fascinate

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  • verb

Synonyms for fascinate

Synonyms for fascinate

to please greatly or irresistibly

to compel, as the attention, interest, or imagination, of

Synonyms for fascinate

cause to be interested or curious

to render motionless, as with a fixed stare or by arousing terror or awe

Related Words

References in classic literature ?
She is simply the victim of her own vanity, and against that, against the belief in her own fascinations, against the very
Let your eyes be blind to all external attractions, your ears deaf to all the fascinations of flattery and light discourse.
Miss Crawley had not long been established at the Hall before Rebecca's fascinations had won the heart of that good-natured London rake, as they had of the country innocents whom we have been describing.
It must be that Mr Verloc was susceptible to these fascinations.
He had nothing left for it but to stir his tea round, and round, and round, and ruminate on all the fascinations of the locksmith's lovely daughter.
Could there have been anything like her present disjointed volubility in the fascinations that had captivated him?
If I understand this girl, sir, your dangerous fascinations have produced some effect upon her.
I have known its fascinations since: I have seen the mysterious shores, the still water, the lands of brown na- tions, where a stealthy Nemesis lies in wait, pursues, overtakes so many of the conquering race, who are proud of their wisdom, of their knowledge, of their strength.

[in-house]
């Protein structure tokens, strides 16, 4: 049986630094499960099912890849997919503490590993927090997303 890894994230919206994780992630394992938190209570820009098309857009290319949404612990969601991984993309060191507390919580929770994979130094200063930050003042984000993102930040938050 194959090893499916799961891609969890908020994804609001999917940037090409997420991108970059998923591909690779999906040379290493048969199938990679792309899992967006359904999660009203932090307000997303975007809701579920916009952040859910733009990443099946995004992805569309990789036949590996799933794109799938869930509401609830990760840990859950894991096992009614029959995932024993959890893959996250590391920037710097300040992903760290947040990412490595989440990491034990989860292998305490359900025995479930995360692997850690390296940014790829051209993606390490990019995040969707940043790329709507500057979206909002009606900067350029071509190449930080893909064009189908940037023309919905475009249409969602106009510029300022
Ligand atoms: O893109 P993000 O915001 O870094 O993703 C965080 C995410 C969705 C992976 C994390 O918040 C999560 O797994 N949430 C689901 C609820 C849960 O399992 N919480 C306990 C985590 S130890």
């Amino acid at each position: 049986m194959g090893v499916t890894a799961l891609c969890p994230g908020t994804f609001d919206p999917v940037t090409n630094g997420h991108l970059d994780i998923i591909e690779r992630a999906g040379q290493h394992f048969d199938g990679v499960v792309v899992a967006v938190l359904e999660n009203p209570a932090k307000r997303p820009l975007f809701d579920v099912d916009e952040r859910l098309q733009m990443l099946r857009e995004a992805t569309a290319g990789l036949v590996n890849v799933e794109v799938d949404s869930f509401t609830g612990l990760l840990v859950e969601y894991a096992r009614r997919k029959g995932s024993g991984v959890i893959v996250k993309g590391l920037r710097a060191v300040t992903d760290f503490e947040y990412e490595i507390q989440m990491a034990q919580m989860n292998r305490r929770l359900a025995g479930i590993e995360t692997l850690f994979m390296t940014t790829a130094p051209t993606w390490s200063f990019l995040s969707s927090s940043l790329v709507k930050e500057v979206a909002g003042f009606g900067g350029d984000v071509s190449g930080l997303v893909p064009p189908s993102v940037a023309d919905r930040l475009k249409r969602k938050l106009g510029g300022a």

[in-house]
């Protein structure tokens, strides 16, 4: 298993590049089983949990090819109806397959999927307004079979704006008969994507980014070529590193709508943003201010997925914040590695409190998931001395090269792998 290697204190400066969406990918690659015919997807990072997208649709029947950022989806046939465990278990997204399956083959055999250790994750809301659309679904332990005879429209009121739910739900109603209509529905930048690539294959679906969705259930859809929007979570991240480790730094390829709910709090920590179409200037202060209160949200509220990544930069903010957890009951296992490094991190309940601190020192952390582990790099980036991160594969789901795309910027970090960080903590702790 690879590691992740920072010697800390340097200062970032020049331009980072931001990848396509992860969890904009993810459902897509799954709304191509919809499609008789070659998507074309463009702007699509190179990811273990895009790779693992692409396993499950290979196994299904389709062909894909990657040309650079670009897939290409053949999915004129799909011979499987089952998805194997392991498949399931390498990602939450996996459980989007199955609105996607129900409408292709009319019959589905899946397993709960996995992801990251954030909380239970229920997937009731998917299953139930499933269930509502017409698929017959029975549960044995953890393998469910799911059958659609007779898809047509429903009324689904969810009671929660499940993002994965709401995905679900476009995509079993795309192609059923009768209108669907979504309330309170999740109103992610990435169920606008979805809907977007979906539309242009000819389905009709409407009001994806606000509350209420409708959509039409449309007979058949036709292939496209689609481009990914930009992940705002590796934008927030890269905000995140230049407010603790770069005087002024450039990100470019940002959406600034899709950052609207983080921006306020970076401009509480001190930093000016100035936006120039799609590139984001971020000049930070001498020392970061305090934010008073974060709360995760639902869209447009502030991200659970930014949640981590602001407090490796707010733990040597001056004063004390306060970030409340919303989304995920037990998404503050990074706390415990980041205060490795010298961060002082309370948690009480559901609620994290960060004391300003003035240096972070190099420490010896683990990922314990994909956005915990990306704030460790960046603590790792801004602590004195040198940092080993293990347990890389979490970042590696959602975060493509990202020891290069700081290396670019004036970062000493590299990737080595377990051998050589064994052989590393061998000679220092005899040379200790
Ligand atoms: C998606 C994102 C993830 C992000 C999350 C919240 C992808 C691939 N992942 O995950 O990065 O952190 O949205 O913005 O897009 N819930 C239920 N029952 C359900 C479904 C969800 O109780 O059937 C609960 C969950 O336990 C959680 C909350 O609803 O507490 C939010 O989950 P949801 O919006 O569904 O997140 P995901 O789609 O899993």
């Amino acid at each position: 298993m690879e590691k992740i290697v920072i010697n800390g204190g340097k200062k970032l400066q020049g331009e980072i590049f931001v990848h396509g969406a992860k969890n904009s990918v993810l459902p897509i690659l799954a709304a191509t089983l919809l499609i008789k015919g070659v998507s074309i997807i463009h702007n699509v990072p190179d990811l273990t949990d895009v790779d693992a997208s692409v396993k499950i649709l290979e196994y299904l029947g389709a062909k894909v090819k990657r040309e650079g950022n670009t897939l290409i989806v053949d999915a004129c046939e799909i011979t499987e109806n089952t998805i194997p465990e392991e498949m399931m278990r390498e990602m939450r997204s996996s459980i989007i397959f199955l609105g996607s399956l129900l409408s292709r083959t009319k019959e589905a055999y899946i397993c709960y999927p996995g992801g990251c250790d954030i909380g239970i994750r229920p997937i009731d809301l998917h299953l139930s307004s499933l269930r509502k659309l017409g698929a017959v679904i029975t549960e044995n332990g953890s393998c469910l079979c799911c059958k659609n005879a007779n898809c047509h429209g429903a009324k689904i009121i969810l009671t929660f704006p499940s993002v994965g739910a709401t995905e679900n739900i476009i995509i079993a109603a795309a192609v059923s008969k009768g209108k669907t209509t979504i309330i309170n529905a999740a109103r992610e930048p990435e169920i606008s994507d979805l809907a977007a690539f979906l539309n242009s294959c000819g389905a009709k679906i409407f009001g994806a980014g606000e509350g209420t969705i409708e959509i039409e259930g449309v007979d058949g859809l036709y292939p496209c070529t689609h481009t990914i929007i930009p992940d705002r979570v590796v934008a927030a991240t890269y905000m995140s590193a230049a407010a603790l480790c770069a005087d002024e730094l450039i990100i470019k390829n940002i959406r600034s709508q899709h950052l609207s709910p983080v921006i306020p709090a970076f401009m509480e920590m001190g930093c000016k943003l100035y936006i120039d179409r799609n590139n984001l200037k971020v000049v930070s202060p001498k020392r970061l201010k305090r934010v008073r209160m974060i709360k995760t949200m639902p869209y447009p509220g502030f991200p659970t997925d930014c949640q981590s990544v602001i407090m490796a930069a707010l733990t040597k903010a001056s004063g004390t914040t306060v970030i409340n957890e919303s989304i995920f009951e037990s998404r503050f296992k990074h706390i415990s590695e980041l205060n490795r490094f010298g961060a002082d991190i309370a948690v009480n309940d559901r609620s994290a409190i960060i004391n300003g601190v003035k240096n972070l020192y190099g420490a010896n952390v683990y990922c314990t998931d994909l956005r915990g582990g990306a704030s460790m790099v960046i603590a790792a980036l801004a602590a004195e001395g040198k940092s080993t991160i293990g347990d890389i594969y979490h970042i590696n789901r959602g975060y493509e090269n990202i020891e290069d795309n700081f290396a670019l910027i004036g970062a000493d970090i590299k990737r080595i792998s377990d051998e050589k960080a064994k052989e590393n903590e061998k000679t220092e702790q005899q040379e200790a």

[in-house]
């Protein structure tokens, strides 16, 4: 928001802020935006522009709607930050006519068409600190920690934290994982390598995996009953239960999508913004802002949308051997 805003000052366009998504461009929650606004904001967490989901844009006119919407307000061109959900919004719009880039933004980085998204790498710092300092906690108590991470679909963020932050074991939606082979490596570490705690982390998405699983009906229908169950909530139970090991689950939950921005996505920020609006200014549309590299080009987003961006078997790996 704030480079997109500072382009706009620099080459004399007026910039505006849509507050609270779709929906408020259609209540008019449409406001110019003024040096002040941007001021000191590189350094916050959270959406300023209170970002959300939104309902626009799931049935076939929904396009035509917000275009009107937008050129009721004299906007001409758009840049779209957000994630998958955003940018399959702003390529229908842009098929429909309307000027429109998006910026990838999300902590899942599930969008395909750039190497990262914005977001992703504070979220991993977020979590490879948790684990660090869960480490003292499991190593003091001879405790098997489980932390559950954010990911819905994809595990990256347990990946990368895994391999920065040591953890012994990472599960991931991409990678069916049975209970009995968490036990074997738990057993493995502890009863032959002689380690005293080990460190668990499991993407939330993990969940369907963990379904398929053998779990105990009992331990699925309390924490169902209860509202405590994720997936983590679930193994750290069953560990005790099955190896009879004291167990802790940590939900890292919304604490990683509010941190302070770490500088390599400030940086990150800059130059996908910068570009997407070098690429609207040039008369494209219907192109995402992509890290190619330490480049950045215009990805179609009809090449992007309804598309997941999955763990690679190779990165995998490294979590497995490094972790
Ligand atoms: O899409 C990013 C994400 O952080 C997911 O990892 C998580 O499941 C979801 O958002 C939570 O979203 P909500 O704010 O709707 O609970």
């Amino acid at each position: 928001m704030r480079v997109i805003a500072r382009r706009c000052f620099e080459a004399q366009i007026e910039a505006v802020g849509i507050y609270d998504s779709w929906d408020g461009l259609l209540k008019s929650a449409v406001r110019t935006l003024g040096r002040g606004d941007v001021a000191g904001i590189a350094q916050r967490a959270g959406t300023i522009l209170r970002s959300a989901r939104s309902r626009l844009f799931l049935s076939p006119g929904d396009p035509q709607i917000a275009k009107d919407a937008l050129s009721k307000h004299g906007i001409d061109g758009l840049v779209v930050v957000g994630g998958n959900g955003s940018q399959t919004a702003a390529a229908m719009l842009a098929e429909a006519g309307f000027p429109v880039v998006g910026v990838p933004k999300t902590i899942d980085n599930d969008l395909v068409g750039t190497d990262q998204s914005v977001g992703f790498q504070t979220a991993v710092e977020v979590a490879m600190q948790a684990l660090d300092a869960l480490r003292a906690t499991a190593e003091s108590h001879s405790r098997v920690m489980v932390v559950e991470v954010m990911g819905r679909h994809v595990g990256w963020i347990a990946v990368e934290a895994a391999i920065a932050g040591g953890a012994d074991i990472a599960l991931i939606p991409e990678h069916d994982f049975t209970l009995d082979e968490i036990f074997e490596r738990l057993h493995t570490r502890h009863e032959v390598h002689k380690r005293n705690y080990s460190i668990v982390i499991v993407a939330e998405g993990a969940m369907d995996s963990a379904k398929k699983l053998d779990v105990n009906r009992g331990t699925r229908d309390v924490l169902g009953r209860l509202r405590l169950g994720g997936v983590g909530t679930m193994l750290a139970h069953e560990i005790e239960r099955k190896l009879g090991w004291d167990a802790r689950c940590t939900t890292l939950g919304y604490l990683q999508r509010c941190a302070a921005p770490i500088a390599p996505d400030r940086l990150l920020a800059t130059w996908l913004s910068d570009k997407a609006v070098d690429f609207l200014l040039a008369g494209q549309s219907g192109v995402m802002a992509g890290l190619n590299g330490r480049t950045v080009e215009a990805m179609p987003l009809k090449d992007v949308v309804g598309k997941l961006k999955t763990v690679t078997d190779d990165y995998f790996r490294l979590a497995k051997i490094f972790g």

Having only received from Frederick Trent, late on the previous night, information of the old man's illness, he had come upon a visit of condolence and inquiry to Nell, prepared with the first instalment of that long train of fascinations which was to fire her heart at last.
Her face had a kind of fascination for me: it was the very colour and shape of anger.
And there she stood gazing, in a sort of stupefied fascination, till we turned a corner of the wood and were lost to her view.
They show that the duel has a singular fascination about it somewhere, for these free men, so far from resting upon the privilege of the badge, are always volunteering.
Tom's heartbreak vanished and he joined the pro- cession, not because he would not a thousand times rather go anywhere else, but because an awful, un- accountable fascination drew him on.
All romance, like all temptation, is founded on the Fascination of the Exception.
Fashion, by which what is really fantastic becomes for a moment universal, and dandyism, which, in its own way, is an attempt to assert the absolute modernity of beauty, had, of course, their fascination for him.